A range of local and international artists are set to perform at this year's Dundee Jazz Festival. The line up for the annual event has been announced, featuring a wide selection of musical genres and acts. As well as traditional jazz, blues rock, hip-hop and swing will also be on the cards at venues across the city centre. Highlights include double MOVO award winning saxophonist and rapper Soweto Kinch at The Reading Rooms and Dundonian Gordon McNeil at the Dundee Rep. Agnese Daverio, festival producer, said: "We are delighted to invite so many great international and local musicians to play in Dundee, from the likes of American Nikki Hill and Aaron Diehl to Dundonians Gordon McNeil and Vardo. "We’re also very excited about our new collaboration with the Reading Rooms, and our return to the Rep for the late jazz night session. The Gardyne Theatre remains our core venue with its great acoustics, comfortable seating and easy parking. This year we’re presenting more activities in the city centre with the aim to grow the festival further in the years to come. "We’re hoping to engage with a wide range of people from the local community, from older generations to younger music fans, hence our programme is very varied and presents a different flavour every night – from edgy sounds by rapper/saxophonist Soweto Kinch, to rootsy rock by Nikki Hill and classic jazz tunes from the swing era presented in the Story of Swing by the Scottish Swing Orchestra. "As jazz is a term that umbrellas over many different styles of music, we are presenting Jazz in the Ferry, an afternoon packed of great music, during which eight bands will be taking the stage across five venues, and where audiences can freely roam between sites with a rover ticket. "This event is also great for those who are not quite sure whether jazz is for them or not, as it gives them the opportunity to explore and sample different genres at once." The event takes place from November 16-20. Tickets are available online or through the city box office, with some bookings available through individual venues.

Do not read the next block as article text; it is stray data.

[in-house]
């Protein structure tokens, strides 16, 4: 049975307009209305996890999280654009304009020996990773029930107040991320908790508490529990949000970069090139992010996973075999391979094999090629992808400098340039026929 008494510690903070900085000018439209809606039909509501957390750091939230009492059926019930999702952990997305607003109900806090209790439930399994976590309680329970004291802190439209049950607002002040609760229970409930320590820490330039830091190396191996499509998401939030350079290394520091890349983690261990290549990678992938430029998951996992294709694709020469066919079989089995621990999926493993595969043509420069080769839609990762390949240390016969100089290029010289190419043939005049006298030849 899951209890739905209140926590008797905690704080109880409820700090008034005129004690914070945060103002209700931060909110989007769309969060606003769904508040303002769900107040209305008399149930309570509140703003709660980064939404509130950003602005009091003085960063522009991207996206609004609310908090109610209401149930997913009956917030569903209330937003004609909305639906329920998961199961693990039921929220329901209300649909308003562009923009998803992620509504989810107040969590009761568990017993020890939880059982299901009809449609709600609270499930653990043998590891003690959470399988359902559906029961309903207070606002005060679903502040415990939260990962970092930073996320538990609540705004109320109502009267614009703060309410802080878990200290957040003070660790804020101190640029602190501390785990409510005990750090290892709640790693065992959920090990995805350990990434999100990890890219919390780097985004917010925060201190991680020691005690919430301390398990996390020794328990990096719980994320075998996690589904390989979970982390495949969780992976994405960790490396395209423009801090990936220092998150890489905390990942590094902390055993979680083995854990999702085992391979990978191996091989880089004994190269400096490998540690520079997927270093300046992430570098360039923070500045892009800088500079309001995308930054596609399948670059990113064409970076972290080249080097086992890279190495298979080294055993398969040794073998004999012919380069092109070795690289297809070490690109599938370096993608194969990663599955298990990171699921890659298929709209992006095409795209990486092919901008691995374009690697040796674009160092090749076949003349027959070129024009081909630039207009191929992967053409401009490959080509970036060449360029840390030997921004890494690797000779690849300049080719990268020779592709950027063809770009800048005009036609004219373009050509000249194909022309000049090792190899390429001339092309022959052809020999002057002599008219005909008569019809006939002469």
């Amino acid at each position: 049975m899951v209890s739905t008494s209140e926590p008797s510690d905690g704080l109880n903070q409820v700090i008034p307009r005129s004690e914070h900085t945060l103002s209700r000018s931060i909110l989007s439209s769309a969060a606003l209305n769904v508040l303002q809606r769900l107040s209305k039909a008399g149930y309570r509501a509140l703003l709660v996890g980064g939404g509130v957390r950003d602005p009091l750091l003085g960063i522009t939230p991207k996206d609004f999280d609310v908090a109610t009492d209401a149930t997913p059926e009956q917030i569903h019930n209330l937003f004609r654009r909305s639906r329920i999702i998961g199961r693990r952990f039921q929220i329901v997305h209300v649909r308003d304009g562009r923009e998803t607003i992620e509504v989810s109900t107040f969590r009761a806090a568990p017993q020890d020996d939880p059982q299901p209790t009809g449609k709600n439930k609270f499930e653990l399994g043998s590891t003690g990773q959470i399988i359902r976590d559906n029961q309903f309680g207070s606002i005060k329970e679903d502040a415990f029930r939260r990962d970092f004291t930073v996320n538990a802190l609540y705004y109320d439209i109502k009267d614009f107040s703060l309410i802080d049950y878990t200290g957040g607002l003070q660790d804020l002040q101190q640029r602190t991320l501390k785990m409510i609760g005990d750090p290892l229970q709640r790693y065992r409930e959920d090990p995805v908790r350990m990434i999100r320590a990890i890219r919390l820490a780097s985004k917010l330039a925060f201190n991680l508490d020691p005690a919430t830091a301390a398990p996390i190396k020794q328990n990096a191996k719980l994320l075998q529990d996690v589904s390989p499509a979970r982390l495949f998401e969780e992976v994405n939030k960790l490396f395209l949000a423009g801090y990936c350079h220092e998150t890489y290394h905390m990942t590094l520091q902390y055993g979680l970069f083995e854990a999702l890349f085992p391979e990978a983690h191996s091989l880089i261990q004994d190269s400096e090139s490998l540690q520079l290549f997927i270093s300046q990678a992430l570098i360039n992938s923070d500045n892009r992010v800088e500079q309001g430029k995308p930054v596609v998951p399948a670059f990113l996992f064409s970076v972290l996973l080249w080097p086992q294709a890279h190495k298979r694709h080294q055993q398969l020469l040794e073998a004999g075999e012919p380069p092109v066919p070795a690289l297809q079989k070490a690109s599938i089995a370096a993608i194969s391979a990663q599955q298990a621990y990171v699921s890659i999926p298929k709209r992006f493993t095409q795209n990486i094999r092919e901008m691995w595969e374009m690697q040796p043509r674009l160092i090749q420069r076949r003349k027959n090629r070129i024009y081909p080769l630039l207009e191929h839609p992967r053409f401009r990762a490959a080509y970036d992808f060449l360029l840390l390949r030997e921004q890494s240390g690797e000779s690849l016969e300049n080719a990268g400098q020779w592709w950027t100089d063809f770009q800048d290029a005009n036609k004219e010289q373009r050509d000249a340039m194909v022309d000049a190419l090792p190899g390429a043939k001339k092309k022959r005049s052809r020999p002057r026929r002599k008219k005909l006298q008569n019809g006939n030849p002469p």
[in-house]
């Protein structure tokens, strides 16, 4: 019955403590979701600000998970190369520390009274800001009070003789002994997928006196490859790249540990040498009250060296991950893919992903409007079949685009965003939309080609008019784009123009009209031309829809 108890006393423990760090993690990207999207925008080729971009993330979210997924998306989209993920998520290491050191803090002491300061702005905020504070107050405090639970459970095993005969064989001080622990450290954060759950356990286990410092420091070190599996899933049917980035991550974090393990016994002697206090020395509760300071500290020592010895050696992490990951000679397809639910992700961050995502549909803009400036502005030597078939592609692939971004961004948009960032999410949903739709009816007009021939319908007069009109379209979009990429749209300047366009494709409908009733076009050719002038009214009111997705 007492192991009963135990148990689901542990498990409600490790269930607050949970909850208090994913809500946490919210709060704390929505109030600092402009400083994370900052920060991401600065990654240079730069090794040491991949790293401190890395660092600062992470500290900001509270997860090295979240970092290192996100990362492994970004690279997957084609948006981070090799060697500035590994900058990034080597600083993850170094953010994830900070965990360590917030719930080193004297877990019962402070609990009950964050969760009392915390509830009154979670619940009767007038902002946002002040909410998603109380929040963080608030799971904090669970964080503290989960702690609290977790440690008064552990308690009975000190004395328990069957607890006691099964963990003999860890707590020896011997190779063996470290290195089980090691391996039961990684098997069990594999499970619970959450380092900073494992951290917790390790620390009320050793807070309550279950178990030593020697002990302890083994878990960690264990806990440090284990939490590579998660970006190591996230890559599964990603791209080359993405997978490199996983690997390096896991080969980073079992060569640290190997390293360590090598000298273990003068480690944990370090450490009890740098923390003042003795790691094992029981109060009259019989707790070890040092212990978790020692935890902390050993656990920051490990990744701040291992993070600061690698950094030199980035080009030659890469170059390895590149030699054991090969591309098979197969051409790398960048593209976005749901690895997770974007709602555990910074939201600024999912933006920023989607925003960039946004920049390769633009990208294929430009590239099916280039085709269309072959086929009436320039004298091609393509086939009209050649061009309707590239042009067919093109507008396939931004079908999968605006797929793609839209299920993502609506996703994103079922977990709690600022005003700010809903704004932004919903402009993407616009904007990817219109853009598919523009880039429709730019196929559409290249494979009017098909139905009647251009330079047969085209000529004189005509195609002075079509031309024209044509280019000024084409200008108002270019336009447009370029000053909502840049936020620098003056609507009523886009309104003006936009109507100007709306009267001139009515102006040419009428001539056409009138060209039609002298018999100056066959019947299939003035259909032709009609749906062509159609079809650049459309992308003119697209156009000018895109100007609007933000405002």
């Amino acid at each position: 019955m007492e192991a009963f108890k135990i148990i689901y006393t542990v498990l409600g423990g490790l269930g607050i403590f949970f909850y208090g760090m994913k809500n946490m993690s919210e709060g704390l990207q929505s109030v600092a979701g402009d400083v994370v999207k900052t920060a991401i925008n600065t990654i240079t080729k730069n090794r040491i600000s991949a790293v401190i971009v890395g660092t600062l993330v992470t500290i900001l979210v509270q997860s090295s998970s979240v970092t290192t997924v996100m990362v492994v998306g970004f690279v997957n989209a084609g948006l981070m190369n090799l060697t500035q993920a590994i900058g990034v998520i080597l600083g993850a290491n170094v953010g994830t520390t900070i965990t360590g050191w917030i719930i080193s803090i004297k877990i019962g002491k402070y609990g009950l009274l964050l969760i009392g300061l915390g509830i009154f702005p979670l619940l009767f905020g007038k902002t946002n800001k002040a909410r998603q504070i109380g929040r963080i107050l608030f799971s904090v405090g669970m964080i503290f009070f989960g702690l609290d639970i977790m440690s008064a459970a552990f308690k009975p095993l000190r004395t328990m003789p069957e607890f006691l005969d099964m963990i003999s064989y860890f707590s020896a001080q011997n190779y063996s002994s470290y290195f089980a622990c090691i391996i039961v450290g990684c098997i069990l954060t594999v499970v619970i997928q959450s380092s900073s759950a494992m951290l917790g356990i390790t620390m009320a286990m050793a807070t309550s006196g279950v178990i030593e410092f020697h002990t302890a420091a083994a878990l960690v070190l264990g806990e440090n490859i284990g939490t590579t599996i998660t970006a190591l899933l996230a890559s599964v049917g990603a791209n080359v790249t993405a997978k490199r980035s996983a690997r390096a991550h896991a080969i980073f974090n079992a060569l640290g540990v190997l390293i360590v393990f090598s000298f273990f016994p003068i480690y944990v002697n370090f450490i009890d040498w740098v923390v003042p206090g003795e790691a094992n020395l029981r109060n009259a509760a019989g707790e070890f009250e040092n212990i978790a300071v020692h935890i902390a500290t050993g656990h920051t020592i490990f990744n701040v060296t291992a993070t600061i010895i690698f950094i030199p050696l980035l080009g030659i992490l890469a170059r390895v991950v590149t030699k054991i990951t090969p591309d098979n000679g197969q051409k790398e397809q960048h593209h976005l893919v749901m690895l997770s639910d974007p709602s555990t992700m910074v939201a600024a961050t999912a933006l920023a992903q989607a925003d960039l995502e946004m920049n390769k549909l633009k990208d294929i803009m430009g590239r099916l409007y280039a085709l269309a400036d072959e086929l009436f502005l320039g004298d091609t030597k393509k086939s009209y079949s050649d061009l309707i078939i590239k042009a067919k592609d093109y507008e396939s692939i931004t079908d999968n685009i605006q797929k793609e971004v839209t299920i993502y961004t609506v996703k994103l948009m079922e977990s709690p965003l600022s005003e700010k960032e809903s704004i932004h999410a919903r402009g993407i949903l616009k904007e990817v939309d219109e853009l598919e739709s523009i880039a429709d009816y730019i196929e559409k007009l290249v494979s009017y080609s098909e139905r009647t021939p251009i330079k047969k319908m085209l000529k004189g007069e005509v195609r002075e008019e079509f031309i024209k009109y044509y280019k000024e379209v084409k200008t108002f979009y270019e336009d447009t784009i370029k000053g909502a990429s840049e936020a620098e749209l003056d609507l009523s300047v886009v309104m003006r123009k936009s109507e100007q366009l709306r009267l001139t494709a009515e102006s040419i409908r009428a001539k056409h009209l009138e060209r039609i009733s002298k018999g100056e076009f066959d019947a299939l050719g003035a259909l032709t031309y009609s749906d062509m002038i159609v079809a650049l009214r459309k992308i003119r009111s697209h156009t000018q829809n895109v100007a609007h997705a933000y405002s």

A new exhibition of work by Turner Prize-winning Mark Wallinger has opened simultaneously at Dundee Contemporary Arts (DCA) and The Fruitmarket Gallery in Edinburgh. MARK WALLINGER MARK is split into two parts and will be shown in both venues until Sunday 4 June. It is the first exhibition in Scotland by the artist and features Wallinger’s most recent body of work: the id Paintings (2015-16). These are presented alongside a series of sculptures, films and wall-based works which further explore the themes of identity, reflection and perception addressed in his new work. In the Dundee half of the exhibition, 12 of Wallinger’s id Paintings surround a new work, Self (Symbol) (2017), a capitalized ‘I’ aggrandized as a three dimensional statue the height of the artist. The id Paintings have grown out of Wallinger’s extensive series of self-portraits, and they reference the artist’s own body. His height – and therefore his arm span – is the basis of the canvas size. They are exactly this measurement in width and double in height. Wallinger described the paintings as the basis of both the Dundee and Edinburgh exhibitions. "There are different works in the two spaces, but these are the starting point, or spine if you like," he said. "There is quite a lot of work around the idea of identity and my presence." Video pieces are also included in the DCA gallery, including Shadow Walker in which the artist filmed his shadow walking ahead of him. In MARK, a 2010 creation, Wallinger chalked the title all over the city of London within the parameters of single standard-sized brick. This deadpan tagging is rendered as a photographic slideshow, made up of 2,265 images. A mirrored TARDIS is also on display in the exhibition. Wallinger said the development of Dundee had been notable in the time since he first visited the city to prepare for the gallery. "I came up here about a year ago to look around and think about how this show might be hung. "There has been so much work, lots of work, on the V&A since then. It looks amazing already - I quite like it as it is." Beth Bate, director of DCA, said: "We’re delighted to be welcoming Mark Wallinger to our galleries and to be working alongside The Fruitmarket Gallery in Edinburgh in this compelling exhibition of two parts. "Mark's first show in Scotland features his new body of work, the enigmatic id Paintings. "We can’t wait to welcome audiences to this exciting exhibition." MARK WALLINGER MARK is a collaboration between Serlachius Museums, The Fruitmarket Gallery, and the DCA.